Kids are biking; strollers seem to be everywhere; parents and college kids are outside and enjoying the warmer weather. Let’s use this shared experience as a springboard to liberate kids (after Convid-19) so they can enjoy their neighborhoods without fear.
Despite the risks and concerns parents are managing in light of Convid-19… it appears everyone is getting out of their house on a frequent basis.
I found myself thinking, where has everyone been since I moved back to the suburbs ten years ago?
Why did it take a life-threatening disease from an unregulated food market in Wuhan, China, to get everyone out of the house? And why does it feel like children are exploring their neighborhoods for the first time?
One can argue that canceled kids’ activities, sports and after school activities, have something to do with it. School is out of session and it’s feasible it may be out for the rest of the school year. And of course, there’s the element of maintaining one’s sanity – i.e. avoiding cabin fever.
There’s only so much indoor living a parent can take before they lose their mind… that goes double for our kids.
Maybe it’s time to admit what our society and communities have been lacking for two generations – quality time for kids to enjoy the outdoors. Perhaps we can be honest with ourselves and admit we’ve overscheduled our kids with too many activities, and what feels like whiplash is the experience of giving today’s kids a taste of what it was like to grow up in the 70s and 80s.
Kids used to have to figure out a way to entertain themselves. And parents, who were home on a more regular basis thirty years ago, figured the best place for kids was outside the home. Sans a rainy day, few parents (if any) were content on letting their kids mope around the house when it was sunny and warm outside.
It feels like every activity that kids participate in (sans their extracurricular activities) is oriented within the confines of the home. Gaming, tablets and video, parents constantly engaging and entertaining their children.
Let’s use this pandemic to liberate our kids. If it’s sunny out, moving forward, rip the gaming console’s power cord out of the wall socket and demand our kids go outside to entertain themselves.
“Hop on a bike, ride over to your friend’s house, and figure out something out to do. Bring your baseball mitt or a frisbee. Bah bye.”
It can be as simple as that.
Imagine today’s generation of kids, between the ages of 7 and 15, having more free time to do as they please. Imagine yourself explaining to them how to stay safe, the risks of strangers, encouraging them to take responsibility for their own actions, and not doing anything stupid.
Then… let them have the freedom to go wherever they want.
“Call me if there’s an emergency. Not if you’re thirsty, not if you need a snack. I don’t care if someone calls you a bad name, work it out amongst yourselves and I’ll see you at 6:30 for dinner.”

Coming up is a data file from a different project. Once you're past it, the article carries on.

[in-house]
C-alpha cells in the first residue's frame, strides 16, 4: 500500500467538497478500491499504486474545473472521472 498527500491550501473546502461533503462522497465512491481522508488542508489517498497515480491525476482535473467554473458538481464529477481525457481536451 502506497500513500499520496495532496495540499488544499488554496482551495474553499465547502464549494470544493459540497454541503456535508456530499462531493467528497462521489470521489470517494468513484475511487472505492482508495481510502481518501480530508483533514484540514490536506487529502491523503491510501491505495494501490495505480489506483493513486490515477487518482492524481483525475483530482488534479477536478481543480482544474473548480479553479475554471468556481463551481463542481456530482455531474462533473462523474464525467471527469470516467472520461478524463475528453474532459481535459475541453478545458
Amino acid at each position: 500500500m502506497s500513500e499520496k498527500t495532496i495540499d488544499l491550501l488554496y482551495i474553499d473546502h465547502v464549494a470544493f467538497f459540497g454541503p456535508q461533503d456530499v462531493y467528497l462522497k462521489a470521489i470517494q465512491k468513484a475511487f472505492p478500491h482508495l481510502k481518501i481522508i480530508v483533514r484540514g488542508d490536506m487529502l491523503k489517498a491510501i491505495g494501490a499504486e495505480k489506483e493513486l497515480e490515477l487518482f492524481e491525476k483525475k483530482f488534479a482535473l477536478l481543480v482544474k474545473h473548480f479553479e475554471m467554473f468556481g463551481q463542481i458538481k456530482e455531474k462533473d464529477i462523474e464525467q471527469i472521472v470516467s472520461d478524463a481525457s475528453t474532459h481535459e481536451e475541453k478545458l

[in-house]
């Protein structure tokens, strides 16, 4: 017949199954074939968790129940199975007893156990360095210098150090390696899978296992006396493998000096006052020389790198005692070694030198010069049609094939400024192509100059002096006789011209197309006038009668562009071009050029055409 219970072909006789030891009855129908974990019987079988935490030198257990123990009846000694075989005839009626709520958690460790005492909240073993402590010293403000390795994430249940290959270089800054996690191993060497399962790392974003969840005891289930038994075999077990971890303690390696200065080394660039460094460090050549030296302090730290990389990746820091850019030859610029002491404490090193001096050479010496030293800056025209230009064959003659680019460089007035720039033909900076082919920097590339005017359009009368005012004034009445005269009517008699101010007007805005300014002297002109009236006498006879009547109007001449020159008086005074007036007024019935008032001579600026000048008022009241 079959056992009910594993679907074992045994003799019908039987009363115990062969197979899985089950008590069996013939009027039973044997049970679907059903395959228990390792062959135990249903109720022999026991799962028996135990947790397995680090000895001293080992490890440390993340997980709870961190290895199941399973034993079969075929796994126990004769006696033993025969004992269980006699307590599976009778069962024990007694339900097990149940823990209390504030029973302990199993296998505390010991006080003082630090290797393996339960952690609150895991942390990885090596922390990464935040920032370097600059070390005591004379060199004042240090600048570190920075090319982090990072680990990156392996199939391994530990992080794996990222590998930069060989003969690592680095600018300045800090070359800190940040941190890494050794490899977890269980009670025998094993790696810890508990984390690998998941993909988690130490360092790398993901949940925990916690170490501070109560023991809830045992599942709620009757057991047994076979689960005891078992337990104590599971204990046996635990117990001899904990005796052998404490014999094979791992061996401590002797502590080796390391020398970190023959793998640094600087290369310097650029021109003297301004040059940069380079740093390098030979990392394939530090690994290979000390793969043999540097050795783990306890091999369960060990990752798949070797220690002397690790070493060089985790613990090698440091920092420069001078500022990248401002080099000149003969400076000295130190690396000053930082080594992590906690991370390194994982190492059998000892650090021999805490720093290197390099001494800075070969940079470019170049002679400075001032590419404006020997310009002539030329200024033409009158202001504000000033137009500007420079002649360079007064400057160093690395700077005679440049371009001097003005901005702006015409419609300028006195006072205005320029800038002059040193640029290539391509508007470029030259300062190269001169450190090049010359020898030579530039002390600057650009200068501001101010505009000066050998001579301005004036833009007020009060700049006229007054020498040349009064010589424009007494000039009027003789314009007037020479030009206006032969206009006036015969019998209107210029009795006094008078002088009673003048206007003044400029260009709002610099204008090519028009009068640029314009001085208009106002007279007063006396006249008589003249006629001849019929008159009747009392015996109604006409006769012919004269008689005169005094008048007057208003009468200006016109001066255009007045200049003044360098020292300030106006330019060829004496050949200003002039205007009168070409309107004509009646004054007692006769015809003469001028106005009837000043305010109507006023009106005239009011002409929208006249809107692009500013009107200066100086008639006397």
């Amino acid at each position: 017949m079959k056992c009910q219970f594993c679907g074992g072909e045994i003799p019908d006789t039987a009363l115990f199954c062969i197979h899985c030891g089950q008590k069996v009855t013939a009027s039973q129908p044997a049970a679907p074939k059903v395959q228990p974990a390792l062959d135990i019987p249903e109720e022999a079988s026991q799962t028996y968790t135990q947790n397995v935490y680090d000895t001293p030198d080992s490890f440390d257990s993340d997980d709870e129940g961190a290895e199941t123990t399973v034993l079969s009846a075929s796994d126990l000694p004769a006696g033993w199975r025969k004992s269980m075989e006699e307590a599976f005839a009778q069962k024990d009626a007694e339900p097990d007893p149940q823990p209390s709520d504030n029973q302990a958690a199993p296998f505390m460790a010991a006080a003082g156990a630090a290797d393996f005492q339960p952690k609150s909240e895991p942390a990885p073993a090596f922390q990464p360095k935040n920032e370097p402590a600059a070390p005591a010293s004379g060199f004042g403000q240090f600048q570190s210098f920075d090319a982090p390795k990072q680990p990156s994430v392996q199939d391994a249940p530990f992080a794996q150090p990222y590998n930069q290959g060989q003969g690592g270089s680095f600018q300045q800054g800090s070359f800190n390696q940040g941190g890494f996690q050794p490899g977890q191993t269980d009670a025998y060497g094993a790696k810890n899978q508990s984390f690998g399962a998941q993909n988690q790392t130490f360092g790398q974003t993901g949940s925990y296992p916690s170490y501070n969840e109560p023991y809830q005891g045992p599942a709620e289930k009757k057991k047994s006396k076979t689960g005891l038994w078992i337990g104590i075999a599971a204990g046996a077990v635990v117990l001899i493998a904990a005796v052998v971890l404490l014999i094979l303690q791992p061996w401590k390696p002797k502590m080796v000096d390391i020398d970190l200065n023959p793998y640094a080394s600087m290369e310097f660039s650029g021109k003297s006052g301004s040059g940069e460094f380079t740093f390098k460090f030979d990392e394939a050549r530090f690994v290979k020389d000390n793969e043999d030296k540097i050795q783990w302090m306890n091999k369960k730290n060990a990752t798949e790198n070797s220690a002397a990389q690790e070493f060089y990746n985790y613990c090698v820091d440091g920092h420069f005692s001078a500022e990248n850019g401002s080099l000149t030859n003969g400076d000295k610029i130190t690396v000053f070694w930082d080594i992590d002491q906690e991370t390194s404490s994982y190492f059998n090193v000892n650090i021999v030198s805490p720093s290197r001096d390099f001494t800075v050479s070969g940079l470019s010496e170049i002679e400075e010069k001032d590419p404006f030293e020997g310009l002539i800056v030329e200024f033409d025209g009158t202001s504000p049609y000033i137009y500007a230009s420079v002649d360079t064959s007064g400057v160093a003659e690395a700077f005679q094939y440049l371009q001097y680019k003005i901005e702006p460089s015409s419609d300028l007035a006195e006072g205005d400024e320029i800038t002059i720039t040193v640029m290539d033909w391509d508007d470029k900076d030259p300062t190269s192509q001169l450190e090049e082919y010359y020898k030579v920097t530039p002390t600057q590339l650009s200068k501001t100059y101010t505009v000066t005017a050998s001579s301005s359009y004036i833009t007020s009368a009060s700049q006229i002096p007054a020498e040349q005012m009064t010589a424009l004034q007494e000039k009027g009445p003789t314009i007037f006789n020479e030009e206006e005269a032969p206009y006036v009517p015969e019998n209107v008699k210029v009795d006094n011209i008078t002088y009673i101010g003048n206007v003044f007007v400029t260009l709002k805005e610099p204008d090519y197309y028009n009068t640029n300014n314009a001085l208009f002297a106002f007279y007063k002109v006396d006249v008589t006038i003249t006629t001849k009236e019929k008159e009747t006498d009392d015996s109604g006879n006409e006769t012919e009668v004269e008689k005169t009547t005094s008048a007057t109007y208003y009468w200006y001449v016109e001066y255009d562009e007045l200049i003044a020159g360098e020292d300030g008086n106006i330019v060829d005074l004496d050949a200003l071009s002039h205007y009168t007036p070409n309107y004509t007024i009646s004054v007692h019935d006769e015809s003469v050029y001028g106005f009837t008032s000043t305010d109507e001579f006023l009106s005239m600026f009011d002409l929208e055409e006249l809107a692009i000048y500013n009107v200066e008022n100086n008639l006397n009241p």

What can communities do to make it safe for today’s population of children? How can parents empower themselves to ensure a responsible parent is close at hand if need be?
Start a movement in your hometown. This represents a two-step process.
#1) Spread the word on Facebook, email, and texts to involve every resident in a new ‘child alert’ system. This represents a child alerting a neighborhood adult that something is wrong. It could be three loud bangs on the front door or double ring. Perhaps it’s a whistle they carry and every parent knows to listen for it. If a kid sees something unusual, they are instructed to whack on the nearest front door as loud as possible. Then, the neighbor who lives there can investigate, call 911, or snap photos of a suspicious car/person. If it’s a physical threat, like a downed power line, a parent can respond accordingly (after he/she screams at the kids to get away from the blazing electrical cord).
#2) Educate kids first before they are free to roam about. Tell them about stranger danger, make sure they know how to cross busy intersections, and give them the education and instincts to know when a situation doesn’t feel or look right.
Parents can start with a small radius around their home, a block or two away, and expand their space to roam when their children get older. By the time they are 13, they will have the confidence, instincts, and know-how to deal with unusual circumstances when they arise. Then, they can ride a few towns away on their bikes and save the parents from schlepping all over God’s country to deliver X child to Y playdate.
We’re living through insane times, but perhaps the pandemic will provide parents with a new perspective. Maybe we’ve been sheltering in place for decades and we never knew it, or we worried about our children so much that we forgot the importance of espousing self-reliance.
Let’s leave that era of parenting in the past. Let’s agree that kids need more downtime and freedom so they can discover themselves.
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